(ibid, pg. 362)
Dr. L. Wilson Greene, a major part of our story

By 1952 L. Wilson Greene had become convinced that LSD, along with psychedelics, were the key to a totally new concept of warfare. His notions would have an major influence on a young Sidney Gottlieb, among others. Gottlieb would go on to head the CIA's notorious MK-ULTRA project, which would commit some of the worst abuses of US Intelligence Community's LSD research, most notably the Cameron 'medical experiments.'
"...Dr. L. Wilson Greene, Chemical Corps Scientific Director, the man largely responsible, along with Stanley Lovell, for the creation of Camp Detrick's Special Operations Division. Dr. Greene, a civilian, was a strong advocate of the use of mind-altering drugs, including mescaline and LSD, covertly and in battlefield situations. Sidney Gottlieb found Greene's thoughts most impressive and worthy of pursuit. Much later, Gottlieb would admit: 
I was fascinated by the ideas Greene was advancing. He was convinced that it was possible to actually win a battle or larger engagement without killing anyone or destroying any property. While I found this to be a novel approach to war, I was somewhat skeptical about it, but I was intrigued by the potential applications of psychochemicals to much smaller conflicts and situations. There I saw tremendous promise."
 (ibid, pg. 61)
Greene would cause quite a stir in 1952 when he held a Chemical Corps conference at Camp Detrick (which was the center of the United States biological warfare program for many years), attended by Gottlieb and Frank Olson, among others. The subject was "the use of psychochemicals as a new concept of warfare." There Greene would site LSD specially as the future of warfare. Continuing with Albarelli:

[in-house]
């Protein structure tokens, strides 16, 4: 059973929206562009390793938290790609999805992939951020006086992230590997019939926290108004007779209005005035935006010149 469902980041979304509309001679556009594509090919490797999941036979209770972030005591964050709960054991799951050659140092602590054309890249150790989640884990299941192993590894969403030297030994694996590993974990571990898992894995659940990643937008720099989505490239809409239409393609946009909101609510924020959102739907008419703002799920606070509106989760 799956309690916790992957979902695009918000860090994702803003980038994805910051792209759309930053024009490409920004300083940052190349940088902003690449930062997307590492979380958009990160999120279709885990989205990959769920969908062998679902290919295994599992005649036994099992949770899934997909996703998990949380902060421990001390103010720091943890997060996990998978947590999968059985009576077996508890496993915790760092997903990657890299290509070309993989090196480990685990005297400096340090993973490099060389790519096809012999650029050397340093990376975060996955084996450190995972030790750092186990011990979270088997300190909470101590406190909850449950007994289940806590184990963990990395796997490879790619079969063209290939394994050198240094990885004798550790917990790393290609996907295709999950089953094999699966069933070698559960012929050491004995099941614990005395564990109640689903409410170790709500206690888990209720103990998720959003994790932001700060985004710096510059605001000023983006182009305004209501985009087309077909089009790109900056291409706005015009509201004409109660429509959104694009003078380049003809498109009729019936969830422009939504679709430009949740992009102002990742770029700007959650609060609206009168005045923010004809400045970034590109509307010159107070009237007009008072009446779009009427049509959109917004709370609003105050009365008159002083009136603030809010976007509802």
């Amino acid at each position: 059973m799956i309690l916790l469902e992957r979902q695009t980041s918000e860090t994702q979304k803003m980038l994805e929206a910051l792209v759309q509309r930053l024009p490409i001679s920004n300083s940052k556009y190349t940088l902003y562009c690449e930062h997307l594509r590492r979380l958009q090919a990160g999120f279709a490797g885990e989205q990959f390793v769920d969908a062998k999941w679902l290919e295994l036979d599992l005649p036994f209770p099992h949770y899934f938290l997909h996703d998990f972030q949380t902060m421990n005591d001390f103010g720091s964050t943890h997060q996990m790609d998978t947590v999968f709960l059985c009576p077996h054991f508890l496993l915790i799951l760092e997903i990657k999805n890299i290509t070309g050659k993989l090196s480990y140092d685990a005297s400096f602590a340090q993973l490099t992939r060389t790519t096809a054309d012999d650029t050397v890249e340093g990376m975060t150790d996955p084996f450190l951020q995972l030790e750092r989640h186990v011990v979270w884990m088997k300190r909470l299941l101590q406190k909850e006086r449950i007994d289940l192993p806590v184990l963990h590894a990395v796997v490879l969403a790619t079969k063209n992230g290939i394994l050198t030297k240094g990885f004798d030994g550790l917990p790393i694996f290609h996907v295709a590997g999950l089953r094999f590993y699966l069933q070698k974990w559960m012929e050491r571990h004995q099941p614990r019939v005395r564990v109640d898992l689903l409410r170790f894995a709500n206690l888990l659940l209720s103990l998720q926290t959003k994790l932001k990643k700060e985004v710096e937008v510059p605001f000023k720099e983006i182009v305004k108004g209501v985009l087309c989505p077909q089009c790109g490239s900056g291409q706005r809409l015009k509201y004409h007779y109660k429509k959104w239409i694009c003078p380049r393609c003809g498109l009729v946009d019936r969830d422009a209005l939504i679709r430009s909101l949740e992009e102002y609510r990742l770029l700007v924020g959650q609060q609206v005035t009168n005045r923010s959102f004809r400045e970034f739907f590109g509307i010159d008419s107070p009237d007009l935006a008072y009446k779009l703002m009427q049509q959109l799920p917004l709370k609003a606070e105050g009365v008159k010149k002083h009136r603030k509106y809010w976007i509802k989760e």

"Dr. Greene's presentation about the potential uses of psychochemicals in warfare caused a real stir among conference attendees, generating animated discussion concerning the benefits of tactical and strategic uses of such drugs. 
"Attendees became even more excited when Dr. Greene shared top-secret information with them about a very recent and 'incredible discovery' of a previously unknown drug that 'causes hallucinations and suicidal tendencies in man.' The drug was quite effective and powerful in 'extremely small amounts,' Greene explained, with symptoms amounting to a cornucopia of disorders. They included 'uneasiness, vertigo, restlessness, hysteria, unsteady and uncertain movements of the arms and legs, and hallucinations,' Hallucinations ranged from the simple to the more complex, Dr. Greene said. His preliminary report quoted a researcher's description: 'Flicking, glimmering, glittering, scintillating, rapid and slow blotting of colors, sparks, whirling, traveling small dots, light flashes and sheet lightning...' 
"Dr. Greene's own excitement about the incredible drug was more than evident and he implied to attendees that LSD-25 could well be that much sought after magical psychochemical that would transform modern warfare. Greene... was already smitten with the potentials of LSD through top-secret information being generated from the very heart of activities around the drug's development."
(ibid, pg. 63)

Olson (top) and Gottlieb (bottom)

As noted above, Greene was already made aware of the drug as early as 1948 via top secret reports being given to him by the US Military. But his concept of a 'psychochemical' war stemmed from a much different source, one that he was made aware of shortly after discovering LSD. Once again, continuing with Albarelli: